I had just turned 18 and my dad had bought me my first car. It was a 77′ Pontiac Ventura. Imagine the body of the Chevy Nova and add a vinyl roof. Muscle Car. This thing had an 8 cylinder engine that screamed, “put the pedal to the metal.” It sucked the hell out of gas but I didn’t care because it was all mine. It had a gold body, an off-white roof, and some Eagle ST high performance tires that were screaming to hit the freeway. I couldn’t wait to drive it.
The car was well-kept because it was a southern car which makes sense because my dad was a southern man. He was retired USMC and a retired Arkansas State Police officer. My parents had met in San Fransisco following the Vietnam.War. He was stationed there doing Honor Guard. They met in an Episcopal church basement social, at a “mixer”, I think that’s what the folks called dances back in the day. He was wearing his dress blues, she wore a pretty dress and was looking all doe-eyed. She was from Boston but had bought a one-way ticket to California to escape an oppressive and strict upbringing. Within a day my mom cold called the First National Bank of San Francisco and had herself a job as a teller and also managed to get herself a “flat” with a roommate. Not to shabby for nineteen.
After my mom and dad married they settled in the deep south in his home state and eventually had me. My parent’s marriage didn’t last but a few years due to my father’s alcoholism, PTSD from the war, and an extra–marital affair. My mom moved back east with me, which by the way is where I was trying to drive this awesome muscle car of the 70’s following my visit. My mom flew out to Arkansas to help me drive it back to New England.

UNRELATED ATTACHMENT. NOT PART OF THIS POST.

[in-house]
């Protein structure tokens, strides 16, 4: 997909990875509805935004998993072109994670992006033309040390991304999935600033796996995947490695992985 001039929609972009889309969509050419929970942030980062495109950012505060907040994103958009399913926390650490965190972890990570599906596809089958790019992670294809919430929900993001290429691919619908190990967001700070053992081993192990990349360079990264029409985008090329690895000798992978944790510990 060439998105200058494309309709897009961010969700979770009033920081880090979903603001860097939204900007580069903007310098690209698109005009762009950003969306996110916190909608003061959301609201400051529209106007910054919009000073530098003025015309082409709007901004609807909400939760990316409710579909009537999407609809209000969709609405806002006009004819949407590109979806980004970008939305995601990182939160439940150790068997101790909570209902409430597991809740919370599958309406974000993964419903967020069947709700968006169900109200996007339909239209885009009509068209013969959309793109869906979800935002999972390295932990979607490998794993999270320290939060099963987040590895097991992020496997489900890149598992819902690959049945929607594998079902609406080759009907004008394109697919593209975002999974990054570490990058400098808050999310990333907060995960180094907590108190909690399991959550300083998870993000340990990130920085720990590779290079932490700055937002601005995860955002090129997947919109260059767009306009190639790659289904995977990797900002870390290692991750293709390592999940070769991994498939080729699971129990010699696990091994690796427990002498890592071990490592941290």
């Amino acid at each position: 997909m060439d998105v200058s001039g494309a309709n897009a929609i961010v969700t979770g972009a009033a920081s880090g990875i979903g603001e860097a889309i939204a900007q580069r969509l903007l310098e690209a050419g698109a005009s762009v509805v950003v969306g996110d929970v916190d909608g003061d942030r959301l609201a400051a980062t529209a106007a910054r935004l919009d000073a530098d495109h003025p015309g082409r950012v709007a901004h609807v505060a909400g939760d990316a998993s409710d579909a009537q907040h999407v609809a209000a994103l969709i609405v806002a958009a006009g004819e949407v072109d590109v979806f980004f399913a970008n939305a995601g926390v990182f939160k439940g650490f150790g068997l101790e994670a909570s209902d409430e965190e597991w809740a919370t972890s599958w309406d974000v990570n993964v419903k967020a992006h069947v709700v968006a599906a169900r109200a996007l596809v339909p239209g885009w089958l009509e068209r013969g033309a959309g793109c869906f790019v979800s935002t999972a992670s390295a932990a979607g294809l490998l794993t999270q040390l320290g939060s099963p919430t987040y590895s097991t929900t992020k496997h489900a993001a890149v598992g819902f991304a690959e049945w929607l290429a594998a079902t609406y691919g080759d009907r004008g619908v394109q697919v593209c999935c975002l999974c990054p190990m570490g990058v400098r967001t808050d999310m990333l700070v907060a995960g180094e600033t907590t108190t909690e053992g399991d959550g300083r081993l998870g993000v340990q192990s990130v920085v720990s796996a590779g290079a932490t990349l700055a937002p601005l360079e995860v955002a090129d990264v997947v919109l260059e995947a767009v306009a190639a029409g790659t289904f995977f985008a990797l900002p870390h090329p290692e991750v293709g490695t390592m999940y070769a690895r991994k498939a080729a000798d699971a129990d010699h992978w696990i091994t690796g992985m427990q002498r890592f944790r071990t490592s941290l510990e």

My dad knew his way around a gun and was so damned good with a weapon he was asked to be on the Marine’s elite rifle squad. Which is why I suppose he felt the need to give me and my mom a .22 handgun “for protection” on the way home. He showed me how to load it and unload it. Fire it a few times. This was such a small ass pistol, a baby could practically shoot it. So we tucked it into the glovebox of the car.
My dad says,” now ya’ll are going to need to get this car home but it ain’t registered. So I”m gonna put these here Veteran plates on the back of the car so you don’t get pulled over.” He continued, “now it’s not insured obviously so don’t go speeding or nothin’ and there aint no insurance on it neither, so just drive careful.”
It was the middle of the summer and it was 100 degrees in the shade. It was hot as hell. It was the sort of weather that as soon as one would take a shower and dry off, there is the need to re-shower again because the sweat would just pour down. This region of the country, people just go from air-conditioner to air-conditioner. Only at night does it cool to about 85 degrees or so and even then, it’s still humid, sticky, and oppressive. I’m not sure if it crossed my mother’s mind then but it sure crosses my mind now about the situation we were in transporting that vehicle:
- We were driving a car with illegal veteran plates attached
- The car was neither registered nor insured
- There was an unregistered 22 caliber handgun in the glovebox
- There was also an expired inspection sticker in on the vehicle
In hindsight, I’m fairly certain that we were committing a felony offense carrying a concealed, unregistered weapon over several state lines as well as several misdemeanors; which would have got us several years in jail each, had we got pulled over. Then again, I doubt that I would have done anything any differently than I did then knowing what I know now. I still have a set of plates (from an un-named state) that I keep around “just in case” I might need to go on the lam.
There’s always is a little rebel in each of us? *smiles*